Study results presented at the 13th European Cancer Conference (ECCO 13) have provided further valuable insights into certain genetic mutations which occur in childhood thyroid tumours and their link to both radiation exposure and patient age.
The unique circumstances of this study were provided for by the legacy of the radioactive accident at Chernobyl Nuclear Power Plant in April 1986. Exposure to radioactive fallout led to a large increase in the incidence of papillary thyroid cancer (PTC), which was particularly pronounced in those who were children at the time of the accident. In normal circumstances, thyroid cancer is rare in children under the age of sixteen.
The Chernobyl Tissue Bank was established in 1998 to collect biological samples from those aged under 19 at the time of the accident who subsequently developed thyroid tumours and were resident in the areas of Ukraine and Russia contaminated by the radioactive iodine (131-I) fallout. Radioactive iodine 131-1 has a short half-life of seven days and quickly dissipates in the environment. The investigators were aware of the fact that the incidence of thyroid cancer had dropped down to normal occurrence rates in those children born 9 months after the Chernobyl accident. The continued collection of material by the Tissue Bank gave the investigators a unique opportunity to compare the samples gathered from children who experienced the Chernobyl accident with those born nine months after the incident whose thyroid cancers were unlikely to arise from exposure to 131-I.
Kirsten Mason | EurekAlert!
New study: How does Europe become a leading player for software and IT services?
03.04.2017 | Fraunhofer-Institut für System- und Innovationsforschung (ISI)
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30.03.2017 | Rochester Institute of Technology
Staphylococcus aureus is a feared pathogen (MRSA, multi-resistant S. aureus) due to frequent resistances against many antibiotics, especially in hospital infections. Researchers at the Paul-Ehrlich-Institut have identified immunological processes that prevent a successful immune response directed against the pathogenic agent. The delivery of bacterial proteins with RNA adjuvant or messenger RNA (mRNA) into immune cells allows the re-direction of the immune response towards an active defense against S. aureus. This could be of significant importance for the development of an effective vaccine. PLOS Pathogens has published these research results online on 25 May 2017.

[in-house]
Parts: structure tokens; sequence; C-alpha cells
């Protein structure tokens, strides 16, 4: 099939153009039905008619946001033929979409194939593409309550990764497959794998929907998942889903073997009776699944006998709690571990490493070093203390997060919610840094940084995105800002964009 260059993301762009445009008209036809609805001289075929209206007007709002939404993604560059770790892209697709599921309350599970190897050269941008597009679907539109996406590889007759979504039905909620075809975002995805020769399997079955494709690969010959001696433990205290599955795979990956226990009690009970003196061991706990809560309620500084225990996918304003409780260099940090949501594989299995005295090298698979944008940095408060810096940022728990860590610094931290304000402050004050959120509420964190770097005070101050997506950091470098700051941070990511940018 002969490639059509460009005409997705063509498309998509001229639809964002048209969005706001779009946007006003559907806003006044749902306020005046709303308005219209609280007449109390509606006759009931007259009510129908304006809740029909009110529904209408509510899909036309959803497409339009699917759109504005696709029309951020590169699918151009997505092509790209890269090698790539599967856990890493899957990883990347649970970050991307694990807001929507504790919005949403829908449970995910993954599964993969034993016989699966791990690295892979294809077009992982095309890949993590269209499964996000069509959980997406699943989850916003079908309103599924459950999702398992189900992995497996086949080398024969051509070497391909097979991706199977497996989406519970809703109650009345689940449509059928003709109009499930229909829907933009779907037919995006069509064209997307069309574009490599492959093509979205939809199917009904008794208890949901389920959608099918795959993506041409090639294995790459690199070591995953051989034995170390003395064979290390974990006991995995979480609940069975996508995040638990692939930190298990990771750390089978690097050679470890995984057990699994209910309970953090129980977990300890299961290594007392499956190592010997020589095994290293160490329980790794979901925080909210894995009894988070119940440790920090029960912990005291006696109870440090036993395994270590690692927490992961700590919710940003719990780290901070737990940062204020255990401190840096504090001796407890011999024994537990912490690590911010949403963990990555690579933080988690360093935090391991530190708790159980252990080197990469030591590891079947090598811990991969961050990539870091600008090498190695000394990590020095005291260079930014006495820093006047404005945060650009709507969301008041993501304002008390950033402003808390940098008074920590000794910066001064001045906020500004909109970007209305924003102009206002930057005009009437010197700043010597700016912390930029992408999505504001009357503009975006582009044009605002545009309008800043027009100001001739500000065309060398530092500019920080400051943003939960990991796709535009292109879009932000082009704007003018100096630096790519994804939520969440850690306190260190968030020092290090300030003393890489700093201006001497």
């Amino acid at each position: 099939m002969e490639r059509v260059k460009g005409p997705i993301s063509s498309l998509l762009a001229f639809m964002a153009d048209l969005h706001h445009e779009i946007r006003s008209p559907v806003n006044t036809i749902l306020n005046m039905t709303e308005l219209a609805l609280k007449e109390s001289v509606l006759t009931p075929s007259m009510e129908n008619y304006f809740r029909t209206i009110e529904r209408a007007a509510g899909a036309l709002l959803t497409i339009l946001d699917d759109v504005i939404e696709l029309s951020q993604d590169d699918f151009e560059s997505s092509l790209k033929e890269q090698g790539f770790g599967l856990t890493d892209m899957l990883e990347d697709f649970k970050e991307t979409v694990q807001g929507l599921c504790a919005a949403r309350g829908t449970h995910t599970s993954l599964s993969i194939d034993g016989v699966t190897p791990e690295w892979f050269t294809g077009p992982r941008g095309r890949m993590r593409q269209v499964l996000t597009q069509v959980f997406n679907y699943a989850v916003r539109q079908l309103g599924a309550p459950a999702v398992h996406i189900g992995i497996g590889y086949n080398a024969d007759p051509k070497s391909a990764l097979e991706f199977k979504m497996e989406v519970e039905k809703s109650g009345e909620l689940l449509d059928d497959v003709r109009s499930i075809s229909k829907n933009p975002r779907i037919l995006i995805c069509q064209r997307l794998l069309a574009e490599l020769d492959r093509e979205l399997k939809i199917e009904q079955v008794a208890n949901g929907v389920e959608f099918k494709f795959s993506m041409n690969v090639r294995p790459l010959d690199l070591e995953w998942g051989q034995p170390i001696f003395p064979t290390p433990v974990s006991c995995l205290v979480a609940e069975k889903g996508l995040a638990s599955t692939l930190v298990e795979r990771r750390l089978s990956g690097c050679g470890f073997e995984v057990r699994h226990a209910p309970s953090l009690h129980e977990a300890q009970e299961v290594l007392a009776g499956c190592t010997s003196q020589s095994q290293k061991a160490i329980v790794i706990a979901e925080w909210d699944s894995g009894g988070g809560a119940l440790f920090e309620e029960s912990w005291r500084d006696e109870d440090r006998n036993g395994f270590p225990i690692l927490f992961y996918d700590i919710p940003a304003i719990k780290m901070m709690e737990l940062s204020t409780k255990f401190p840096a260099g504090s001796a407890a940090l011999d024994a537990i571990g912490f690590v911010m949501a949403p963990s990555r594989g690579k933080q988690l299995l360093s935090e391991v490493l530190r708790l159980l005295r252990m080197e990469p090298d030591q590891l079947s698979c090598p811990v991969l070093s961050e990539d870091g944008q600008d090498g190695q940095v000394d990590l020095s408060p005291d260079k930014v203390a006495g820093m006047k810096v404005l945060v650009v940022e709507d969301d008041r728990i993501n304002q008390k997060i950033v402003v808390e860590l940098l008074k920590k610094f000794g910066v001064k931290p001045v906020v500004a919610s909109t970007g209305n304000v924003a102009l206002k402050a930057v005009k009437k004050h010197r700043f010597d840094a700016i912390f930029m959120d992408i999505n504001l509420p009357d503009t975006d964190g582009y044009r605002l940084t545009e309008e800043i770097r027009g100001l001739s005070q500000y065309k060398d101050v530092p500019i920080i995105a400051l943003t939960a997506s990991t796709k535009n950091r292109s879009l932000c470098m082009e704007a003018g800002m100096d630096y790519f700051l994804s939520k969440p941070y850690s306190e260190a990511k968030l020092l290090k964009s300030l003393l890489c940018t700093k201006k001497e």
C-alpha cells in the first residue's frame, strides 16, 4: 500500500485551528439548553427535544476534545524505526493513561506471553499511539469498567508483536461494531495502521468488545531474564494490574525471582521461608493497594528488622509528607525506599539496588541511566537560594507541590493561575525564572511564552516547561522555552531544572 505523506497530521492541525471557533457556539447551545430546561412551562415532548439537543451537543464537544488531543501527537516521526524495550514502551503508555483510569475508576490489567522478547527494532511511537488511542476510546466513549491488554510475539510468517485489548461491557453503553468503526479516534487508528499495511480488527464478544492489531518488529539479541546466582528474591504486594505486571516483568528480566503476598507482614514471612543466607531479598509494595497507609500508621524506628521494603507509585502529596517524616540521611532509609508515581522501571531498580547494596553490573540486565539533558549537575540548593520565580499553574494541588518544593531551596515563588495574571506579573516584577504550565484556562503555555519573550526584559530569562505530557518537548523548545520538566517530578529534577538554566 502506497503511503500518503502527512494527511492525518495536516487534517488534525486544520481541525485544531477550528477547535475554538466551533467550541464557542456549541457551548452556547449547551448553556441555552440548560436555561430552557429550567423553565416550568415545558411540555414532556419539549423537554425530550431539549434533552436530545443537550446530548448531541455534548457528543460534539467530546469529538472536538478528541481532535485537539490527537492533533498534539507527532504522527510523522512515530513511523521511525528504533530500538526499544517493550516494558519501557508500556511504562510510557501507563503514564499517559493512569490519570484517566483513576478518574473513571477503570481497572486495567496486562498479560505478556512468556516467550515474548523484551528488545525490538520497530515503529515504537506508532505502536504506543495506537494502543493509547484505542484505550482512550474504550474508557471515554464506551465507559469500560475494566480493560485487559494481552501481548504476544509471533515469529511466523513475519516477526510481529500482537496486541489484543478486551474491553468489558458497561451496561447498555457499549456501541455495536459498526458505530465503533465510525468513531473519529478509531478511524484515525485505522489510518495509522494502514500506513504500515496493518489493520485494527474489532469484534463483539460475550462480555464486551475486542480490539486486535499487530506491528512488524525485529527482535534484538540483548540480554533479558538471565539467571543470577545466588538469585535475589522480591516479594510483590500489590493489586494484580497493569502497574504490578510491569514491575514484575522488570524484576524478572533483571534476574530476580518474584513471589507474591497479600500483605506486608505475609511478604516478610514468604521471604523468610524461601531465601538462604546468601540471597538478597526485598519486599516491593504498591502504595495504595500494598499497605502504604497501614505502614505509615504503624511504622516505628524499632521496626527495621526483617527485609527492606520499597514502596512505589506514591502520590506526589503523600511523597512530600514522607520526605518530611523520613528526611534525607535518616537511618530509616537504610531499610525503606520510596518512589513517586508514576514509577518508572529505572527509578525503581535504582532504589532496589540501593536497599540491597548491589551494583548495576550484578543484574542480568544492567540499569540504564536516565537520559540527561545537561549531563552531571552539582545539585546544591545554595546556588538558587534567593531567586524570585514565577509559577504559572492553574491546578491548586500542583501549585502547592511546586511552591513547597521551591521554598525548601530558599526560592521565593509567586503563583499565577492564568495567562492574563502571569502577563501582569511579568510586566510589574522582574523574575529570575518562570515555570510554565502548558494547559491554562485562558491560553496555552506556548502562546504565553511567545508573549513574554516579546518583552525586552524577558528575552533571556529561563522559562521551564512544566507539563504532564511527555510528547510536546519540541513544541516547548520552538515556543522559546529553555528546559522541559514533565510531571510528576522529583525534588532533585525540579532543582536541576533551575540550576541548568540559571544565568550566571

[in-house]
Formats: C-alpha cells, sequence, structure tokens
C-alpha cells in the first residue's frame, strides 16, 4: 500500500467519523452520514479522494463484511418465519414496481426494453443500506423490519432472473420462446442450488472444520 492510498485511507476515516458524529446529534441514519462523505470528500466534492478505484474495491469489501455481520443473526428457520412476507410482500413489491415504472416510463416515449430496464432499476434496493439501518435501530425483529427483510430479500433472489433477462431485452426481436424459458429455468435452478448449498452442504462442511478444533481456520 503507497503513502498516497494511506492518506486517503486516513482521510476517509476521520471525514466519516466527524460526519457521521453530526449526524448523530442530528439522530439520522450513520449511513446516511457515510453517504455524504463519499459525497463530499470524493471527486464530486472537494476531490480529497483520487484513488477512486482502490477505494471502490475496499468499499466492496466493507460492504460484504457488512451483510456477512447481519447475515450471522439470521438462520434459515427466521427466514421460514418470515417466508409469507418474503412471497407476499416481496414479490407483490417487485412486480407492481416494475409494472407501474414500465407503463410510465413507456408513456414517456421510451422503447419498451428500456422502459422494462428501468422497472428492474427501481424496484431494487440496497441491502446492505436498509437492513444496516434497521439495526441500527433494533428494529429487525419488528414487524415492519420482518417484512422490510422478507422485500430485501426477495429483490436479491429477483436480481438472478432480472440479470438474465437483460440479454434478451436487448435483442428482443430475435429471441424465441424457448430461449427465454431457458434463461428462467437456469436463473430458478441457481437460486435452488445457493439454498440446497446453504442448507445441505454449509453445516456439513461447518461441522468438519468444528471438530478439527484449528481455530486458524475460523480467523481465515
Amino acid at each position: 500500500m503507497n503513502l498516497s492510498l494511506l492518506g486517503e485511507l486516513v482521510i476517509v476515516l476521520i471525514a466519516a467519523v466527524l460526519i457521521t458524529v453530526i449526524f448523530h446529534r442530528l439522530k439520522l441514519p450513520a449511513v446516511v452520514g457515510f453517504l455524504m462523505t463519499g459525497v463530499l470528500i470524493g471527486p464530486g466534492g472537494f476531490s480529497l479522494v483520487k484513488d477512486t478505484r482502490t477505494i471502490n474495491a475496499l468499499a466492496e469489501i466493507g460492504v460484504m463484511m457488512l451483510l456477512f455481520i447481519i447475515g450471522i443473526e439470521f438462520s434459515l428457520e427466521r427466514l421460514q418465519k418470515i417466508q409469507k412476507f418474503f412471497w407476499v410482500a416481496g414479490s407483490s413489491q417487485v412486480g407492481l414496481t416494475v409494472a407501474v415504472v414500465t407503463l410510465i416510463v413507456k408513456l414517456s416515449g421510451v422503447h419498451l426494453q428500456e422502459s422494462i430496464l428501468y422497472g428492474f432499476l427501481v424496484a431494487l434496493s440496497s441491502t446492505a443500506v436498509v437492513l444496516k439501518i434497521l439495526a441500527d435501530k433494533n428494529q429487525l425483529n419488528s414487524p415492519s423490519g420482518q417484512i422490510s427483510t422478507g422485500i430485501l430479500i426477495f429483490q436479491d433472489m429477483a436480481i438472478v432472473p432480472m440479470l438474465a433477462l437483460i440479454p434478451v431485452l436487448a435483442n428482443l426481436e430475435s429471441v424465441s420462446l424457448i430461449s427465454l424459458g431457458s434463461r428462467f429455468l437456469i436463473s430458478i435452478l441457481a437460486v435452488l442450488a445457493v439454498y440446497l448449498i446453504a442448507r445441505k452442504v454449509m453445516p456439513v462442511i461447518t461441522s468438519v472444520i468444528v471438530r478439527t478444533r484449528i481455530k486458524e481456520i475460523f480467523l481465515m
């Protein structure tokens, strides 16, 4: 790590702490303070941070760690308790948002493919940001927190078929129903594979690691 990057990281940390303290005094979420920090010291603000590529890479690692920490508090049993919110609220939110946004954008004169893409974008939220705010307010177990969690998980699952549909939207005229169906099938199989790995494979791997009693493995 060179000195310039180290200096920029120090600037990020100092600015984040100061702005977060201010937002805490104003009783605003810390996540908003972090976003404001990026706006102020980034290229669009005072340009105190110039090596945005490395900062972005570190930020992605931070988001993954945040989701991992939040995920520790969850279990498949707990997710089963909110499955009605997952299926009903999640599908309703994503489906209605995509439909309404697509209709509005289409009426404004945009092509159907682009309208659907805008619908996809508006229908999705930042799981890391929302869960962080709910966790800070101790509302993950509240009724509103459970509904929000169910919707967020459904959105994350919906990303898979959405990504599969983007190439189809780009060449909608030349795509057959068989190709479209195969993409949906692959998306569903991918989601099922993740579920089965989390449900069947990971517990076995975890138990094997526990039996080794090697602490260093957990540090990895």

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Physicists from the University of Würzburg are capable of generating identical looking single light particles at the push of a button. Two new studies now demonstrate the potential this method holds.
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An international team of physicists has monitored the scattering behaviour of electrons in a non-conducting material in real-time. Their insights could be beneficial for radiotherapy.
We can refer to electrons in non-conducting materials as ‘sluggish’. Typically, they remain fixed in a location, deep inside an atomic composite. It is hence...
Two-dimensional magnetic structures are regarded as a promising material for new types of data storage, since the magnetic properties of individual molecular building blocks can be investigated and modified. For the first time, researchers have now produced a wafer-thin ferrimagnet, in which molecules with different magnetic centers arrange themselves on a gold surface to form a checkerboard pattern. Scientists at the Swiss Nanoscience Institute at the University of Basel and the Paul Scherrer Institute published their findings in the journal Nature Communications.
Ferrimagnets are composed of two centers which are magnetized at different strengths and point in opposing directions. Two-dimensional, quasi-flat ferrimagnets...
An Australian-Chinese research team has created the world's thinnest hologram, paving the way towards the integration of 3D holography into everyday...
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26.05.2017 | Life Sciences
26.05.2017 | Life Sciences
26.05.2017 | Physics and Astronomy